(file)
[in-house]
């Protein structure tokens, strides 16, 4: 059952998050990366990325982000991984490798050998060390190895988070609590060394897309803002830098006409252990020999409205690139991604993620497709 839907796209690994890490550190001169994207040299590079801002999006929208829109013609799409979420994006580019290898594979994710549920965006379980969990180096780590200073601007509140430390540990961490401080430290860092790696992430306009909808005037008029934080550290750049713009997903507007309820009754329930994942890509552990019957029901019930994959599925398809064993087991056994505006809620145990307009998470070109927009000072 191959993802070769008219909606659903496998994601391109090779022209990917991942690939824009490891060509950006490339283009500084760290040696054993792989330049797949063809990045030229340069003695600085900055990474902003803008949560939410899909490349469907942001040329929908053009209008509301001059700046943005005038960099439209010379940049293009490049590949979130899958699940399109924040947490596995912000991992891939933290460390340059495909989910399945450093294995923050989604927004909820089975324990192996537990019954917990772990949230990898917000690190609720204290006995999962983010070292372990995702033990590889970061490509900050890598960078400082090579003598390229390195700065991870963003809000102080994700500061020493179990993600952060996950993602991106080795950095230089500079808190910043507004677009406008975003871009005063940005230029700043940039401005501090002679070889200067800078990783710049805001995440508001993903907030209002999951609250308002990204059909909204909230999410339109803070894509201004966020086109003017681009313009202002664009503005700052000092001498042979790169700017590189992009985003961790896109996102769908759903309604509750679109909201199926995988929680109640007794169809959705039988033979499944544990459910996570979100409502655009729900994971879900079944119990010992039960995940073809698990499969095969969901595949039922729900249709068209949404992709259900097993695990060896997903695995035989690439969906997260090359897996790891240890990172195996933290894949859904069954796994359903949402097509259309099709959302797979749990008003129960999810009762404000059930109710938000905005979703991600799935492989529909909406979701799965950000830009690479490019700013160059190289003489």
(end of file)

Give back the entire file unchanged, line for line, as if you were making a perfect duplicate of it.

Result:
[in-house]
């Protein structure tokens, strides 16, 4: 059952998050990366990325982000991984490798050998060390190895988070609590060394897309803002830098006409252990020999409205690139991604993620497709 839907796209690994890490550190001169994207040299590079801002999006929208829109013609799409979420994006580019290898594979994710549920965006379980969990180096780590200073601007509140430390540990961490401080430290860092790696992430306009909808005037008029934080550290750049713009997903507007309820009754329930994942890509552990019957029901019930994959599925398809064993087991056994505006809620145990307009998470070109927009000072 191959993802070769008219909606659903496998994601391109090779022209990917991942690939824009490891060509950006490339283009500084760290040696054993792989330049797949063809990045030229340069003695600085900055990474902003803008949560939410899909490349469907942001040329929908053009209008509301001059700046943005005038960099439209010379940049293009490049590949979130899958699940399109924040947490596995912000991992891939933290460390340059495909989910399945450093294995923050989604927004909820089975324990192996537990019954917990772990949230990898917000690190609720204290006995999962983010070292372990995702033990590889970061490509900050890598960078400082090579003598390229390195700065991870963003809000102080994700500061020493179990993600952060996950993602991106080795950095230089500079808190910043507004677009406008975003871009005063940005230029700043940039401005501090002679070889200067800078990783710049805001995440508001993903907030209002999951609250308002990204059909909204909230999410339109803070894509201004966020086109003017681009313009202002664009503005700052000092001498042979790169700017590189992009985003961790896109996102769908759903309604509750679109909201199926995988929680109640007794169809959705039988033979499944544990459910996570979100409502655009729900994971879900079944119990010992039960995940073809698990499969095969969901595949039922729900249709068209949404992709259900097993695990060896997903695995035989690439969906997260090359897996790891240890990172195996933290894949859904069954796994359903949402097509259309099709959302797979749990008003129960999810009762404000059930109710938000905005979703991600799935492989529909909406979701799965950000830009690479490019700013160059190289003489």